Unplanned downtime can also result in unplanned equipment replacement costs. With planned downtime, maintenance teams have more capacity to anticipate repair needs and order the correct parts. Unplanned downtime might require teams to rush-ship a necessary component before production can resume. 

Additionally, if you wait until something breaks before fixing it, there is a very real possibility that more than one piece of equipment is ruined. For example, if a pump fails, you may end up also blowing a headbox valve. Now you have two major repairs to complete instead of one.

Lastly, when considering reliability and OPE, unplanned downtime makes it more difficult to make sure the right employees are available to perform repairs. With planned downtime, you can ensure that you have the right teams on hand to quickly make repairs or fine-tune equipment. With unplanned downtime, you may need to pull maintenance team members away from other tasks. The availability of these employees has an impact on reliability: if employees aren’t available when you need them, OPE decreases.

Traditional ways of increasing reliability

Traditionally, manufacturers have used two methodologies to help them improve reliability: condition monitoring and Root Cause Analysis. 

Condition monitoring is the process of monitoring certain parts of machinery (e.g. via sensors or vibration detectors) to identify changes that may result in a breakdown, hence requiring a repair. This is a common practice used for building predictive maintenance strategies because maintenance teams can get early detection of something going wrong. These early insights can improve reliability by making it possible to repair a machine early. They may even prevent it from breaking altogether, minimizing the chance that something else goes wrong.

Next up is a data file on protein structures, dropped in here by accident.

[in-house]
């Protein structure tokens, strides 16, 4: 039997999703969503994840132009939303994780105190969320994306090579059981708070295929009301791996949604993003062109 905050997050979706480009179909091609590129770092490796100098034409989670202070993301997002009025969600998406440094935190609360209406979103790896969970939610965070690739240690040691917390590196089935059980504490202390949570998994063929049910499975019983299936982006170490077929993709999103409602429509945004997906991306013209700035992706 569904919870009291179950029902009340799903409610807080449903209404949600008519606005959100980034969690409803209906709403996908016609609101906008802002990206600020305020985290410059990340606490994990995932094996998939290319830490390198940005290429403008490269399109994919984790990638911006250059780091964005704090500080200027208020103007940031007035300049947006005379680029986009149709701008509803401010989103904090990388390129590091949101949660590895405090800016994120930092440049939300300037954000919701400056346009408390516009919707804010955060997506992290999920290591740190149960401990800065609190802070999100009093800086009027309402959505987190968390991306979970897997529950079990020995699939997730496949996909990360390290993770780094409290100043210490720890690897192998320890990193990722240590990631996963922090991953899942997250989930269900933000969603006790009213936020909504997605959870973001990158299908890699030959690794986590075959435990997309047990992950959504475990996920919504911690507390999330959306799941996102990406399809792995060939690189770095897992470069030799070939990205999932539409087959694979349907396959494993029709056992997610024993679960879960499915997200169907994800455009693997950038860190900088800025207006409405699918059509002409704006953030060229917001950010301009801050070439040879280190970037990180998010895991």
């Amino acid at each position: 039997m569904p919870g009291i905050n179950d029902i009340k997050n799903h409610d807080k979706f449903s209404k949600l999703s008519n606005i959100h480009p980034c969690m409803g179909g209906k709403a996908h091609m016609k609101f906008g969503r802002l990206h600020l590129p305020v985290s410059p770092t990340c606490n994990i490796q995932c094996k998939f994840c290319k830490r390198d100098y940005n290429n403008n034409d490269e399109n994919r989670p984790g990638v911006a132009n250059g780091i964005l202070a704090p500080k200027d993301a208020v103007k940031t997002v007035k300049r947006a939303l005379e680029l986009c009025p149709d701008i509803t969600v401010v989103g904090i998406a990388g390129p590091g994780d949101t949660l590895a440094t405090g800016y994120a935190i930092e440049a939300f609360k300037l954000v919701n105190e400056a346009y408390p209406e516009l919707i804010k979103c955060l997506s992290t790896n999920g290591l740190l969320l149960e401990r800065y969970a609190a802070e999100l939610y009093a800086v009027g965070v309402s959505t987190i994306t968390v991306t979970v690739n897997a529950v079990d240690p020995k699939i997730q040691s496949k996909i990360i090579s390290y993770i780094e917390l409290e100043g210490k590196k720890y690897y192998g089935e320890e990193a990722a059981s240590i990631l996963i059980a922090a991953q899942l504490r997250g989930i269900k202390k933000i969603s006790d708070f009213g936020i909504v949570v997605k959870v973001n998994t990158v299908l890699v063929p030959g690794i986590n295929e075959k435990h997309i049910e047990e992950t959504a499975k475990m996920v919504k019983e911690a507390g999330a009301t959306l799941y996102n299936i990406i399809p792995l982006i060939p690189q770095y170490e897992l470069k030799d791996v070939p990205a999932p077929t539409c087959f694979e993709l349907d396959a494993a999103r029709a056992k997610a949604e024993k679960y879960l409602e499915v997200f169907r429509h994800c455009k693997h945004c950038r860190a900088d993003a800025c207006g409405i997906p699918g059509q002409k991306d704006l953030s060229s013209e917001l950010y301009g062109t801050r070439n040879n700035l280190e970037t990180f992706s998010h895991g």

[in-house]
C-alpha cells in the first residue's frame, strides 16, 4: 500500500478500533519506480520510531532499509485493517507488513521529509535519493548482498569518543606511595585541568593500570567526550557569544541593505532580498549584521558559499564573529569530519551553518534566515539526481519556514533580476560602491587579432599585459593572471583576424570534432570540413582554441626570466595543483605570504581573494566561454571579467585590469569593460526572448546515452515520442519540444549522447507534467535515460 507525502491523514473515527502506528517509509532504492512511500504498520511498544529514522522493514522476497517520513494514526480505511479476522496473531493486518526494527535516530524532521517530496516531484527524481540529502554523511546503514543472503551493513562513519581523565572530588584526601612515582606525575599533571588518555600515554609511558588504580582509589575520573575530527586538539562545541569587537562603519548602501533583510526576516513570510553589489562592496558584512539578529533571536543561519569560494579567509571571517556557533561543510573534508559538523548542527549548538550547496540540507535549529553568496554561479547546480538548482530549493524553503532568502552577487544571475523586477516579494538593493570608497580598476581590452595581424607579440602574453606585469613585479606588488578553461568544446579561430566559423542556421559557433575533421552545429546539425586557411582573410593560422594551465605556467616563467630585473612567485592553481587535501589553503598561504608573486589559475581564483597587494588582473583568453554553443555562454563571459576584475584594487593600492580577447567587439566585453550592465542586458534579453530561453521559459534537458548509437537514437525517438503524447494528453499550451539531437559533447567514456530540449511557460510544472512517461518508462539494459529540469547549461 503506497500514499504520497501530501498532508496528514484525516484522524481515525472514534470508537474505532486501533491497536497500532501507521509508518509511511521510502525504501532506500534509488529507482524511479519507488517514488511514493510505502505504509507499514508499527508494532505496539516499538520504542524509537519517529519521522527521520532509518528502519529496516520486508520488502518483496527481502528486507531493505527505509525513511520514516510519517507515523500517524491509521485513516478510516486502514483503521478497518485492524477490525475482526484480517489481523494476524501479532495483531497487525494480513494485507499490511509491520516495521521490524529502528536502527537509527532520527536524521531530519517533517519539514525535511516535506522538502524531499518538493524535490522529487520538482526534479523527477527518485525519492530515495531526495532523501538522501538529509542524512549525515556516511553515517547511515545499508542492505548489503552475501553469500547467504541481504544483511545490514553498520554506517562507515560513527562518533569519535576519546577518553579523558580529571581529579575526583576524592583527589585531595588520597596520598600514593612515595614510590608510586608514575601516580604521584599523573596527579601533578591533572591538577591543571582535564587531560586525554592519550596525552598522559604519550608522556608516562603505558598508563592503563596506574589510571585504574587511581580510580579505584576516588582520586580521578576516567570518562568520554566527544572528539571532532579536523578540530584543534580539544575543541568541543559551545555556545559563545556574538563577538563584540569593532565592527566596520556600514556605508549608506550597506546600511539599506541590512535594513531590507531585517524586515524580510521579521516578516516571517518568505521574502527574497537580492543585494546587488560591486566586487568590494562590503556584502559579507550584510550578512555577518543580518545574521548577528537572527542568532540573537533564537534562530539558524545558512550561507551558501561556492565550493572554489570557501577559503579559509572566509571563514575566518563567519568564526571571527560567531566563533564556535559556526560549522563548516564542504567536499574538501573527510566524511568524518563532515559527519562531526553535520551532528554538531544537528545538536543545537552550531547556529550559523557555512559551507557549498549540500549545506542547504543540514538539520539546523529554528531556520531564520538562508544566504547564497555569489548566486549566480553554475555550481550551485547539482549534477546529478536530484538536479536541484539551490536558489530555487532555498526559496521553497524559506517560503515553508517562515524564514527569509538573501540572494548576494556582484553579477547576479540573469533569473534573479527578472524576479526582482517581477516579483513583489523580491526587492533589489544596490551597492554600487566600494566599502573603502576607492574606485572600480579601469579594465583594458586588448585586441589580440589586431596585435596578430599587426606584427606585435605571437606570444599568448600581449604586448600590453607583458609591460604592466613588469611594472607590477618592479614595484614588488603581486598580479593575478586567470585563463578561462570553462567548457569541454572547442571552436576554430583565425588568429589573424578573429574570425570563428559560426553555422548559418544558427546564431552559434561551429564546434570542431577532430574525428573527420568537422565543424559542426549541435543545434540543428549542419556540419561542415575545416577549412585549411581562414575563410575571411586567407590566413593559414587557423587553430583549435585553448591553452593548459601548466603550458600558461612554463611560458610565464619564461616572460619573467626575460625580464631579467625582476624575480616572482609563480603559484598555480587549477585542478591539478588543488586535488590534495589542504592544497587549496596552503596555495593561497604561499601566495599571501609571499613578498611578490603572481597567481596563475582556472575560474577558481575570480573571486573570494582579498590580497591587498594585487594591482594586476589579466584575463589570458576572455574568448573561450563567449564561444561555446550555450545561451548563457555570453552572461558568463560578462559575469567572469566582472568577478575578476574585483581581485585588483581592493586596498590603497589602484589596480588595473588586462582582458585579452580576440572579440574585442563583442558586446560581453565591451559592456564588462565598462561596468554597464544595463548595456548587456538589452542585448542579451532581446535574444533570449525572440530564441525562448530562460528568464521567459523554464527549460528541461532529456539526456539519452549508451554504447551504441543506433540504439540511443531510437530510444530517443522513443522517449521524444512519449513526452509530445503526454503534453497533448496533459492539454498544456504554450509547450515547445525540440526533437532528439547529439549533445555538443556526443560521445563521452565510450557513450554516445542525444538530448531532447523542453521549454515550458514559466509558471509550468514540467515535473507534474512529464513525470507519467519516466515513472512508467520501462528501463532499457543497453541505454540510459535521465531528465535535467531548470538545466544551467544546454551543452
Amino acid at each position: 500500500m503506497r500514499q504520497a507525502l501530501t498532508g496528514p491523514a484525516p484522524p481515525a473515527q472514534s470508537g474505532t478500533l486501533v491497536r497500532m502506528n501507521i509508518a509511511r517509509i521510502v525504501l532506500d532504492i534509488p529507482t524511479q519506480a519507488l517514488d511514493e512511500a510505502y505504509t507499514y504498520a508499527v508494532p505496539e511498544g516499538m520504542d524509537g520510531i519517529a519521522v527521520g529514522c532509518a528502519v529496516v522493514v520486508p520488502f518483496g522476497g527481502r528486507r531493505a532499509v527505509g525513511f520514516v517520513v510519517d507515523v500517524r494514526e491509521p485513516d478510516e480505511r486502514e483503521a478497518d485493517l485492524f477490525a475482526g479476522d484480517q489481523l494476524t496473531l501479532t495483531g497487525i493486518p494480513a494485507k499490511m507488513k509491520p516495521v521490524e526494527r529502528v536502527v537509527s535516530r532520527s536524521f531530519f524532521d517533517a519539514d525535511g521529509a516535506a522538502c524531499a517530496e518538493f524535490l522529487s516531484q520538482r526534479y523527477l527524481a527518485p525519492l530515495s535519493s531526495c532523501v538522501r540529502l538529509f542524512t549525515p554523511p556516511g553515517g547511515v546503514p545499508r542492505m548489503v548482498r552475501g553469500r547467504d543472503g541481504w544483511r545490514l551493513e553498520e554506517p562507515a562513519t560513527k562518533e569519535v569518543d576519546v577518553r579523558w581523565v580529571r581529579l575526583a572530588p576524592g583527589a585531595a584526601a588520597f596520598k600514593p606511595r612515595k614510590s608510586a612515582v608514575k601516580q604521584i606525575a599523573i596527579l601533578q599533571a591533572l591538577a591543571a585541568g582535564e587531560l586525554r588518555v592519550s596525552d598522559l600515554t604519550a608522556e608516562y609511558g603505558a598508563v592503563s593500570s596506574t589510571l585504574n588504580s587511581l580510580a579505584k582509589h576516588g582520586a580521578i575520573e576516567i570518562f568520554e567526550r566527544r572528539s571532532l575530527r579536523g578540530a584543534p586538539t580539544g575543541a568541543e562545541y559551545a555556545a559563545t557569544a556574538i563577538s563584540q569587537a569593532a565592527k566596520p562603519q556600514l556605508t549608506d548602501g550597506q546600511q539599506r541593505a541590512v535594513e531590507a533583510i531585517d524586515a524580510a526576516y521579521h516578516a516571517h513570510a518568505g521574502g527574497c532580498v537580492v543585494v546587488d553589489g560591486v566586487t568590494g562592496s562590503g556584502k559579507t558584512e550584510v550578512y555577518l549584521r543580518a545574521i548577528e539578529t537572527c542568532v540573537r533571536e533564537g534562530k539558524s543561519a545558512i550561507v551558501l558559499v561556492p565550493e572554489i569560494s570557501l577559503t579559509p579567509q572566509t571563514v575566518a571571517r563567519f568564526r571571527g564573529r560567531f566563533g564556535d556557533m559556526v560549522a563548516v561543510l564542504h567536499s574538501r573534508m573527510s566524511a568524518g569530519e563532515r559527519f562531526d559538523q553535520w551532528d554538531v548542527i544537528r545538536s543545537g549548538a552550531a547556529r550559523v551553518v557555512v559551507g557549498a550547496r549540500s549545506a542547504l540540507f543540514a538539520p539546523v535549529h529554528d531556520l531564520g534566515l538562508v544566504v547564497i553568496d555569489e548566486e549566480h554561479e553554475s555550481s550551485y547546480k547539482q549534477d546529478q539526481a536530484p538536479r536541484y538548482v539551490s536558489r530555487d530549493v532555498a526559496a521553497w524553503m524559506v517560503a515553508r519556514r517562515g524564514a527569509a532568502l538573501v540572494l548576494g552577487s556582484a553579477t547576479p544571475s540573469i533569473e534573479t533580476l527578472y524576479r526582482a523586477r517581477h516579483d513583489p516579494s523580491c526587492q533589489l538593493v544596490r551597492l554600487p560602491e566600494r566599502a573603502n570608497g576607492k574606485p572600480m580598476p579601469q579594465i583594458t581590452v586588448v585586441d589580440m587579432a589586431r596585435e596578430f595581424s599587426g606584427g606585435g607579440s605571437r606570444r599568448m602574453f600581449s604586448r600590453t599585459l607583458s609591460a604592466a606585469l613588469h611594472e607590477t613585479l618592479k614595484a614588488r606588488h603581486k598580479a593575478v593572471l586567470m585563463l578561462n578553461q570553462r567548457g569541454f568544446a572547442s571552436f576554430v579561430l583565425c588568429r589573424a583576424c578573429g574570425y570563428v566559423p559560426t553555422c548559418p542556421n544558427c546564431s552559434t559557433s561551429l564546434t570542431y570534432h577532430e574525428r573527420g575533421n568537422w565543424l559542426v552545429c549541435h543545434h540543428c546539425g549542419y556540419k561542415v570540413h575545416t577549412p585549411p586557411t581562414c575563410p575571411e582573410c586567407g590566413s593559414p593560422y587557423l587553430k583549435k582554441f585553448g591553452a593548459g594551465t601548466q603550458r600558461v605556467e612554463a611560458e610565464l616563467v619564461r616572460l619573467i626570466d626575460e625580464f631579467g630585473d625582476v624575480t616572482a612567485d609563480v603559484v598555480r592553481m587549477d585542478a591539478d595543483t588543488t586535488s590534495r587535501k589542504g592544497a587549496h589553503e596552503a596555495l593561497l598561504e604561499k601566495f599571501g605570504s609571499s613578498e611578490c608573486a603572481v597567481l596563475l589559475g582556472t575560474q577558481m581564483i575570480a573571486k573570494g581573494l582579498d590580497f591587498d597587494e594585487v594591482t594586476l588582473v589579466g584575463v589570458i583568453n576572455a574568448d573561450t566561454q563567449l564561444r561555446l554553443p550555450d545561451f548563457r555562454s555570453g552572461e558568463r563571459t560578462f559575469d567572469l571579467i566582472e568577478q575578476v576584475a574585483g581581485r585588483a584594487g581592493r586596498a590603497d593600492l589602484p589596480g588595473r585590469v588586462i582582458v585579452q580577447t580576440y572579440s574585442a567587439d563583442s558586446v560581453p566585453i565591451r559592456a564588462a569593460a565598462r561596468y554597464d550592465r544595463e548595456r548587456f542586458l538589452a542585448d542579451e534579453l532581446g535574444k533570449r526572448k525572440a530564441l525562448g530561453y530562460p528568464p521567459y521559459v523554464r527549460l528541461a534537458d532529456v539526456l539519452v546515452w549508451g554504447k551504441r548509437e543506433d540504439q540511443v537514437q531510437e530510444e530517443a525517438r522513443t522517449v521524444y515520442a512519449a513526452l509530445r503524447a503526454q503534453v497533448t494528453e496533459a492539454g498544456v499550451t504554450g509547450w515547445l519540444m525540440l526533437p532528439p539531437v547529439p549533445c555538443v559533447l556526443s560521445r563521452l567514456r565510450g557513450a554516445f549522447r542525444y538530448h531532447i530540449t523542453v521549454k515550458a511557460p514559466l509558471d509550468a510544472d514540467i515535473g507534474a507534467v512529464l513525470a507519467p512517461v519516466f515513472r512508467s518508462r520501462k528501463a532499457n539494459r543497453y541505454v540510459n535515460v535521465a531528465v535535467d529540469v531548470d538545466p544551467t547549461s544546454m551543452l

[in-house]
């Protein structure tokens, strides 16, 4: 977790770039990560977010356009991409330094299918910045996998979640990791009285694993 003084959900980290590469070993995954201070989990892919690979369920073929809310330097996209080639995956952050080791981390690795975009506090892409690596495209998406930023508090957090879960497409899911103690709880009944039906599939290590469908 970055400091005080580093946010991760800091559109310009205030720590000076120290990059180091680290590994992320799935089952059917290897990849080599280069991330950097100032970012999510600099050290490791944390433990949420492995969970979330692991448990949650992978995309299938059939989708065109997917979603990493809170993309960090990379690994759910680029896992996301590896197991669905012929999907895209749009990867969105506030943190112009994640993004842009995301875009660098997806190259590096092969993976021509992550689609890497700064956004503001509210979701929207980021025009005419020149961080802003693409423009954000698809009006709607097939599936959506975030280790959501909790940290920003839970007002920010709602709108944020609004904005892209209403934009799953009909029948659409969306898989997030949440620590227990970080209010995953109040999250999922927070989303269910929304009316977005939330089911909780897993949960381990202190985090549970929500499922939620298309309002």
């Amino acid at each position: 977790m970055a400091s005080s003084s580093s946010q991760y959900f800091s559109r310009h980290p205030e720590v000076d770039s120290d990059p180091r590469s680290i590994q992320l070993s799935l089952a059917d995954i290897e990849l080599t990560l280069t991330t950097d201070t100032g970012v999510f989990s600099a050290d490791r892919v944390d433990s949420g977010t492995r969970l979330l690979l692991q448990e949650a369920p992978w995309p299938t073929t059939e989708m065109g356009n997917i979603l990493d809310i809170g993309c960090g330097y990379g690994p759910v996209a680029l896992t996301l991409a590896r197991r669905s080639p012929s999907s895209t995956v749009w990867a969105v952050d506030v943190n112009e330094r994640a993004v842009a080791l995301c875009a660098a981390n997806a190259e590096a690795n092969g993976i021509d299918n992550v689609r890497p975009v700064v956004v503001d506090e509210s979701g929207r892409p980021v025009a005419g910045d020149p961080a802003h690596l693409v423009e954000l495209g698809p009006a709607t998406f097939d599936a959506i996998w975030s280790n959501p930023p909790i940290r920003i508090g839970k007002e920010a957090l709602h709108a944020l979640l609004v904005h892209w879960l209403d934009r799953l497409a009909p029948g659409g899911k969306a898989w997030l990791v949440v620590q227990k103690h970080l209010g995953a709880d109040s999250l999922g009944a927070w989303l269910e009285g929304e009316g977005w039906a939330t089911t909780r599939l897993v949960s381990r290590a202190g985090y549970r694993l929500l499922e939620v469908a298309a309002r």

While condition monitoring is a great strategy for maintenance teams to have in their toolbox, it’s certainly not an all-encompassing solution. Having information available that indicates a problem early is useful. Condition monitoring does not always provide teams with a solution to the problem, though. Most of your employees’ time is spent tracking something versus solving something. 

Condition monitoring also can’t tell you why something is trending in the wrong direction. This is where another traditional reliability methodology comes into play: Root Cause Analysis (RCA). RCA is “a collective term that describes a wide range of approaches, tools, and techniques used to uncover causes of problems.” These approaches and tools vary drastically depending on the team, problem, and complexity of the problem. 

There are a wide variety of RCA techniques and methodologies, but they all have the same key limitation: just because you identify the cause does not mean you are finding a solution. 

But what if you could better predict and identify the reasons for a given problem? Or if you could determine the ideal timing for planned downtime? This could save energy by not addressing issues too early. Too much planned downtime minimizes output or results in completing unnecessary, cyclical maintenance. If you had access to these kinds of insights, you could maximize your uptime, throughput, and your human capital. 

Here’s how Industry 4.0 and IIoT help you pick up your reliability efforts where these tools leave off.